Details have not been fully worked out regarding the partnership between the R.I. Free Clinic and CVS regarding access to its MinuteClinics, which would provide access to patients beyond the normal hours of the R.I. Free Clinic at the first two of the MinuteClinics scheduled to open.
The question is: was the cost of providing charity care – limited to two visits a year by a patient, and 5 percent of the total number of visits statewide at the seven locations – really a deal-breaker for CVS?
How much would it have added to the projected cost of providing some access to the roughly 2,000 patients of the R.I. Free Clinic, many of whom are centrally located in Rhode Island’s urban core and unlikely to find themselves going to MinuteClinics in East Greenwich, Wakefield, North Smithfield or Westerly?
Access to primary care
Another deleted condition, No. 5, attempted to reinforce access to primary care, by requiring that for each MinuteClinic which could not locate a primary care provider within a five-mile radium to accept a referred patient, CVS would donate an annual contribution of $25,000 to the R.I. Physician’s Loan Replacement Fund, set up to pay back medical student loans who go into primary care and practice in Rhode Island.
At first glance, this might appear to be a case of an “overbearing” regulation, as defined by Mattiello.
But Fine’s decision reflected the fact that MinuteClinic’s successful economic operation very much depends on the existence of a robust primary care infrastructure in Rhode Island, enabling the retail clinic with its limited scope of services to have somewhere else to refer patients with presenting problems it cannot address.
Fine explained his reasoning: “Contrary to MinuteClinic’s representations, there is no documented shortage of primary care in Rhode Island, which ranks eighth in the nation for primary care supply.”
Fine continued: “But there is no reason to think that primary care practice is evenly distributed across the state, or that supply will be able to keep up with new demands imposed by the Affordable Care Act, or changes in the incidence and prevalence of disease, and the development of new technologies, which bring with them new primary care responsibilities and added workload.”
The safety of the MinuteClinic’s clinical model, Fine said, depends on the existence of a robust primary care infrastructure. As a result, patients can be referred to primary care providers if their presenting complaint does not fit within MinuteClinic’s scope of service, if the patient presents with behavioral or mental health concerns [between 28-56 percent of the current primary care workload], or should the patient have a serious or complex medical issue.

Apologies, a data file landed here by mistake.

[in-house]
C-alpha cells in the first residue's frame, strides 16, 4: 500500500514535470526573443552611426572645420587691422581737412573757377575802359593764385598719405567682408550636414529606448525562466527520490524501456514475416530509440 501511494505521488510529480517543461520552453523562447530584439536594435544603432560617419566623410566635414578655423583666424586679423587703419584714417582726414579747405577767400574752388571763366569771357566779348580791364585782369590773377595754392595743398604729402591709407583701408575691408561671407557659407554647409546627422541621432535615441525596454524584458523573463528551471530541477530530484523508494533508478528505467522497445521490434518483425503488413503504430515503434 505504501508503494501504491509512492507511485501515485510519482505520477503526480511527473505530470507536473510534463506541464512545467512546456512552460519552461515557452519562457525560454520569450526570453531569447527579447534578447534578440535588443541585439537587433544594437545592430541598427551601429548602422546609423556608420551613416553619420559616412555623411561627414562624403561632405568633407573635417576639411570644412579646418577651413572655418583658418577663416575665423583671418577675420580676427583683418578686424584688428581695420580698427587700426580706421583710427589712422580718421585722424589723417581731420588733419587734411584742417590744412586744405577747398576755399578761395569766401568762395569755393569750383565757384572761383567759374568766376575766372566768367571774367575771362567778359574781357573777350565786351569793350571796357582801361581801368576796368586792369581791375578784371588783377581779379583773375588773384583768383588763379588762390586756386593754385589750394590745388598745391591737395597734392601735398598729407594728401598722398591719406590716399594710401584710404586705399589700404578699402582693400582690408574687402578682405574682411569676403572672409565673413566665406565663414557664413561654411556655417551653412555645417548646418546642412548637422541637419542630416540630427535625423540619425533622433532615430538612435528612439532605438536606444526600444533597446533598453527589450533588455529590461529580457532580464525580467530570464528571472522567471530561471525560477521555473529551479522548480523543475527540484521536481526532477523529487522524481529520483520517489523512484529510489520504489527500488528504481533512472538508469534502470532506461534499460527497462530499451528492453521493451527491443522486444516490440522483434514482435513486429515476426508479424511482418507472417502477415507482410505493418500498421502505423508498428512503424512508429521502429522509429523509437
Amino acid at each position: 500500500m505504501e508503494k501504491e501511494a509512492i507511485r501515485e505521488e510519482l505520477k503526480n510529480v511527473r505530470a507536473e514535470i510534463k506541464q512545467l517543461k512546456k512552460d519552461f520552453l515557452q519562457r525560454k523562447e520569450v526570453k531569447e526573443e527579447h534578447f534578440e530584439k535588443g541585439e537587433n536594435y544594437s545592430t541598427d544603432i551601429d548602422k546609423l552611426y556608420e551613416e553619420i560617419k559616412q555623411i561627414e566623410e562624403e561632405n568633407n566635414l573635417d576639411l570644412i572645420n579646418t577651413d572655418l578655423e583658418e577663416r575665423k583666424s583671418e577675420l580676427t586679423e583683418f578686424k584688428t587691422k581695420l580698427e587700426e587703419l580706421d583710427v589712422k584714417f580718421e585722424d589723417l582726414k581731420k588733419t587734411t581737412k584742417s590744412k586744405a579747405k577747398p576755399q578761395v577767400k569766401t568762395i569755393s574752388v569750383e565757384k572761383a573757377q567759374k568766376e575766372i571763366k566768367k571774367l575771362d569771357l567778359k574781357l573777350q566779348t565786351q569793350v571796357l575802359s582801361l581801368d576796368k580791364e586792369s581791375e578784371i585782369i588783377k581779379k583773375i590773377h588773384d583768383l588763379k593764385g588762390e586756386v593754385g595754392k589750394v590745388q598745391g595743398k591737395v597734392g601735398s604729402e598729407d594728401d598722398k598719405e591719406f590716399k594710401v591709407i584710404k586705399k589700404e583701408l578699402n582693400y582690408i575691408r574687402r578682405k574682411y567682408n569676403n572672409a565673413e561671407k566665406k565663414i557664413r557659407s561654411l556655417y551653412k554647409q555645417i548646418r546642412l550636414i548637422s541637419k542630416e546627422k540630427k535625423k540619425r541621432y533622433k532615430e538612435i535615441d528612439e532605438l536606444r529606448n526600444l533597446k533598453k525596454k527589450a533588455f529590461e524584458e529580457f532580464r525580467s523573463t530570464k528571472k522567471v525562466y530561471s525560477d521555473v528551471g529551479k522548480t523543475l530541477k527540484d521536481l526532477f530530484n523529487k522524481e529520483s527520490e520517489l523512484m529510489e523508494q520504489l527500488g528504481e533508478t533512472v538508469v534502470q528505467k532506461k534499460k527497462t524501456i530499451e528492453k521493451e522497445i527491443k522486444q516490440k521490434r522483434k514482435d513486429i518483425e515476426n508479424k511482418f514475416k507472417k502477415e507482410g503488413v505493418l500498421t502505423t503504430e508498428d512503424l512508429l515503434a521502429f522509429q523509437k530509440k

In other words, the condition asked CVS to contribute to support the primary care infrastructure it depends on to make its profits by dispensing limited, convenient services. The condition only kicked in if a MinuteClinic was unable to make a referral of a patient that was accepted by a primary care practice in a five-mile radius – an indication that there was indeed a problem of access.
In total, in the most expensive, extreme case, $25,000 a clinic, or $175,000 a year, would be donated to a loan fund to help attract and retain primary care providers in Rhode Island by forgiving medical school loans. It would also appear to be tax-deductible.
Once again, the question is: was the potential maximum donation of $175,000 a year, less than .002 percent of its annual profits, a deal-breaker? If CVS is going to benefit directly from the existence of a primary care infrastructure – the roadway to care – that makes its business model possible and profitable, does it have a responsibility to contribute toward a solution if future access becomes problematic?
It’s a good question – one that could have been debated openly, in public, in a transparent way, rather than nixed in a backroom deal.
Beyond the immediate results of CVS being able to revise what it considered to be problematic conditions to its bottom line, the ability of political leaders to rewrite conditions behind closed doors raises questions about how future health care policy decisions will be made – and by whom.
Lange told ConvergenceRI she was worried that the new rewritten conditions could open “a floodgate” of retail based clinics in Rhode Island housed at big retail stores such as Walmart, Target, Rite Aid and Walgreens.
“As a pediatrician, I look at development, and what happens when one parent doesn’t give the answer the child likes, so the child keeps bullying and pushing the other parent until [he or she] gets the answer they like.”
The rewritten conditions, she said, “are an unfortunate precedent” that reward such behavior.
A more fundamental question is whether the R.I. General Assembly will move forward with legislation to create a statewide health planning authority.
There are two pieces of legislation currently pending this year – a bill sponsored by Sen. Joshua Miller to create a statewide office of health policy, and another bill sponsored by Sen. Gayle Goldin and championed by HealthRIght to create a statewide healthcare authority that would serve as an active purchaser, consolidating the purchase of health insurance to create a market-driven approach to cost-controls for health care.
Rhode Island’s lack of ability to conduct comprehensive statewide planning is the bigger problem exposed by the CVS MinuteClinic episode, according to DeToy.
“We don’t have a comprehensive statewide health care plan; without that plan, it doesn’t matter how you get to the bottom line,” DeToy told ConvergenceRI. "The whole system is fragmented, because we don’t have health care planning. It’s very critical. We’ve been saying this for 10 years – we need to have a mechanism for determining need and how it should be constituted in the delivery of health care services.”
DeToy agreed with Dr. Alan Kurose, the president and CEO of Coastal Medical, that it is a role that government needs to play, because the private sector cannot be responsible for it. “That’s the nature of business – that’s what CVS did, to make the conditions fit their preferences.”
With planning, DeToy said, the state can decide what is needed in terms of the number of hospital beds, the number of hospice care centers, the need for skilled nursing facilities.